What am I most hoping to see? Well, apart from that audible but elusive woodpecker, I’d have to say a humble house sparrow. Having suffered a huge decline in recent years, I’ve yet to see this once-common bird at our current home. Our kitchen affords a good view of the garden, and little brown birds get me pretty excited. Every time we detect a flicker of something we can’t immediately identify, we reach for the binoculars hanging by the cooker. Often, the visitor vanishes in the split second between removing the lens cap and raising it to our eyes – but if we do get a good look, we refer straight to our book of birds to get a positive ID. We logged that dunnock, blackcap and the wren… but still no sparrows.
Suet blocks, cakes and fat balls are the perfect way to tempt a great spotted woodpecker to visit (Nigel Blake rspb-images.com)
I can’t wait to see what that golden hour brings this weekend. My husband and I and our children sneak out in the morning to lay out a fresh smorgasbord, then gather at the window armed with mugs of hot chocolate, binoculars, a notepad for keeping tally, and our trusty bird book. It’s a time to turn off the outside world and immerse ourselves in the amazing spectacle right outside our windows.
Hope you’ll join us (and half a million other households), in this national bird count. The birds are counting on us. And we’ll be back soon to let you know how we got on.
It’s over to a familiar face from Nature’s Home magazine to let you know how your wildlife photos could be taking pride of place in the RSPB’s fantastic 2018 calendar. Ace photographer Ben Andrew shares some of his tips, and photographs, to hopefully inspire you to enter.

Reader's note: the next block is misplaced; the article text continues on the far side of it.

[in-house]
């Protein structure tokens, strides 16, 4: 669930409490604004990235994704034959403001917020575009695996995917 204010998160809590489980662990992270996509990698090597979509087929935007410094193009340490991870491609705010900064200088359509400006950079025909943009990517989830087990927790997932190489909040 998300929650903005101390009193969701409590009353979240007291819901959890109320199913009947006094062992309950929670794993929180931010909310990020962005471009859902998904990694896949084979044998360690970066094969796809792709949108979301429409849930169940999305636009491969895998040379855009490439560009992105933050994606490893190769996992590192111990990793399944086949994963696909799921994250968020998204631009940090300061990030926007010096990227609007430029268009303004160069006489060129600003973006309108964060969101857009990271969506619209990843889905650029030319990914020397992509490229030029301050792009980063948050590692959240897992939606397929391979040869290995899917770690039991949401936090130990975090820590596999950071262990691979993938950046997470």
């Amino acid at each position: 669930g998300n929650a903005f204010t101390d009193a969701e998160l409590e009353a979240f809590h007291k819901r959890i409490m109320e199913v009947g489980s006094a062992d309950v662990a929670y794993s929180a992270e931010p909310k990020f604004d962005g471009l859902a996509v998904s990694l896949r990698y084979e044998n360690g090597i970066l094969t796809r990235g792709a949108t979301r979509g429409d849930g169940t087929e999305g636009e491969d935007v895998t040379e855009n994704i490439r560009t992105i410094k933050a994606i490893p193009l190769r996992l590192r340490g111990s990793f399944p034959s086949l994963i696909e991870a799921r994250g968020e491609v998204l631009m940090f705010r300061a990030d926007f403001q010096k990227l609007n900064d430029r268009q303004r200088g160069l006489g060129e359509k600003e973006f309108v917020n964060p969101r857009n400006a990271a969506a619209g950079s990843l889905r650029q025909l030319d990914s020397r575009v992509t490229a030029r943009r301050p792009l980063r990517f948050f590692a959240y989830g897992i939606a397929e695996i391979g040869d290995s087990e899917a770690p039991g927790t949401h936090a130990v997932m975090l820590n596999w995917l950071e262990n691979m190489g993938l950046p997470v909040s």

The RSPB’s 2018 calendar competition is once again open for entries. This year the competition is sponsored by Swarovski Optik and boasts some excellent prizes! We are looking for 12 stunning images of nature and wildlife. This means anything from birds and butterflies, to fungi and forests - as long the photographs were taken in the UK.
The 12 images will be hanging on walls of houses, or above desks, up and down the country so it is important to consider what makes a great image for a calendar, my name is Ben Andrew and I am the RSPB’s Picture Researcher, as well as being a photographer in my free time.
I decided to photograph red deer outside the normal autumn rutting season because I thought they would look interesting using rim-lighting against their velvety antlers.
Ben’s top tipsWhen thinking about images, I always consider a few things:
• How can I photograph this species in a different or exciting way?• Can I show the habitat the species is residing in to be the subject in some context?• Can I make use of stunning lighting conditions?
It’s not necessarily easy to tick all of these boxes with every image you take so I tend to weigh up each of them as I am out photographing. If I can’t get really close to my subject I'll try think of another way of framing it, maybe smaller in the frame but showing habitat. If I can get close can I use the light creatively, maybe trying backlighting? If the subject is very confiding, can I switch to a wide angle lens and create something more unique?
I used a wide angle lens to capture a different perspective on these charismatic eider ducks in Seahouses Harbour where they are accustomed to people taking photographs.
Consider that each month will require an image so does your photograph have something that says “spring” or “winter”? We will be looking for colour combinations and behaviours that are synonymous with the changing seasons and ebb and flow of the British countryside.
But overall, have fun, enjoy entering the competition, enjoy going back over your photographic year and being pleased with what you have taken. We love seeing your shots and we can’t wait to see how the final calendar looks!
With this shot, I wanted to obtain a picture of a cygnet within the protection of the adult’s feathers with the cygnet peering through a small gap.
Enter the competition and send us your shotsFor more details about entering the competition including terms and conditions please visit our website.